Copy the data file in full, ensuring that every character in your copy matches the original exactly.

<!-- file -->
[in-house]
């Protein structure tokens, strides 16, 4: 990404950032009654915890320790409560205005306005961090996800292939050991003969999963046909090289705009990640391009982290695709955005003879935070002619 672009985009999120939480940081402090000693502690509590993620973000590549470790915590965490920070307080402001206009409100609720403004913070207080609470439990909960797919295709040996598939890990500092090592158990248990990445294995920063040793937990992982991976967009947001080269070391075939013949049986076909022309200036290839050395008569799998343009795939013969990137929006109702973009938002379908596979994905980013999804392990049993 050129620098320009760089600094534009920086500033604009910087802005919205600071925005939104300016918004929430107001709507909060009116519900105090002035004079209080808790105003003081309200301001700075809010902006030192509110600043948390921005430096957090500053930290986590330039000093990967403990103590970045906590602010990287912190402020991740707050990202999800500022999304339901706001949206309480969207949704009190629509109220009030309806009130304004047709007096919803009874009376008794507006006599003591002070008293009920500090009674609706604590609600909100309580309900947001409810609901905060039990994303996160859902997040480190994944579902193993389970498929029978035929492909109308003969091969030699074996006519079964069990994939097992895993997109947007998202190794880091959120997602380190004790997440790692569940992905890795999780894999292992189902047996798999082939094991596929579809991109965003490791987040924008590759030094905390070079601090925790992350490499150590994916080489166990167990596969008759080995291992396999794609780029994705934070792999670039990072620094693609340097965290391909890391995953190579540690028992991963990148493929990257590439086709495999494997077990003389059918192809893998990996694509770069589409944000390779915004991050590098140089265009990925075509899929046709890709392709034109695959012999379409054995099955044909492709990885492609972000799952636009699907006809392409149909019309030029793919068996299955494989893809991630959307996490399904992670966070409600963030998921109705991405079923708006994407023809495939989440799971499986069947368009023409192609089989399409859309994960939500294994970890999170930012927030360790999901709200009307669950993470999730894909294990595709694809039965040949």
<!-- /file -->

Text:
[in-house]
């Protein structure tokens, strides 16, 4: 990404950032009654915890320790409560205005306005961090996800292939050991003969999963046909090289705009990640391009982290695709955005003879935070002619 672009985009999120939480940081402090000693502690509590993620973000590549470790915590965490920070307080402001206009409100609720403004913070207080609470439990909960797919295709040996598939890990500092090592158990248990990445294995920063040793937990992982991976967009947001080269070391075939013949049986076909022309200036290839050395008569799998343009795939013969990137929006109702973009938002379908596979994905980013999804392990049993 050129620098320009760089600094534009920086500033604009910087802005919205600071925005939104300016918004929430107001709507909060009116519900105090002035004079209080808790105003003081309200301001700075809010902006030192509110600043948390921005430096957090500053930290986590330039000093990967403990103590970045906590602010990287912190402020991740707050990202999800500022999304339901706001949206309480969207949704009190629509109220009030309806009130304004047709007096919803009874009376008794507006006599003591002070008293009920500090009674609706604590609600909100309580309900947001409810609901905060039990994303996160859902997040480190994944579902193993389970498929029978035929492909109308003969091969030699074996006519079964069990994939097992895993997109947007998202190794880091959120997602380190004790997440790692569940992905890795999780894999292992189902047996798999082939094991596929579809991109965003490791987040924008590759030094905390070079601090925790992350490499150590994916080489166990167990596969008759080995291992396999794609780029994705934070792999670039990072620094693609340097965290391909890391995953190579540690028992991963990148493929990257590439086709495999494997077990003389059918192809893998990996694509770069589409944000390779915004991050590098140089265009990925075509899929046709890709392709034109695959012999379409054995099955044909492709990885492609972000799952636009699907006809392409149909019309030029793919068996299955494989893809991630959307996490399904992670966070409600963030998921109705991405079923708006994407023809495939989440799971499986069947368009023409192609089989399409859309994960939500294994970890999170930012927030360790999901709200009307669950993470999730894909294990595709694809039965040949």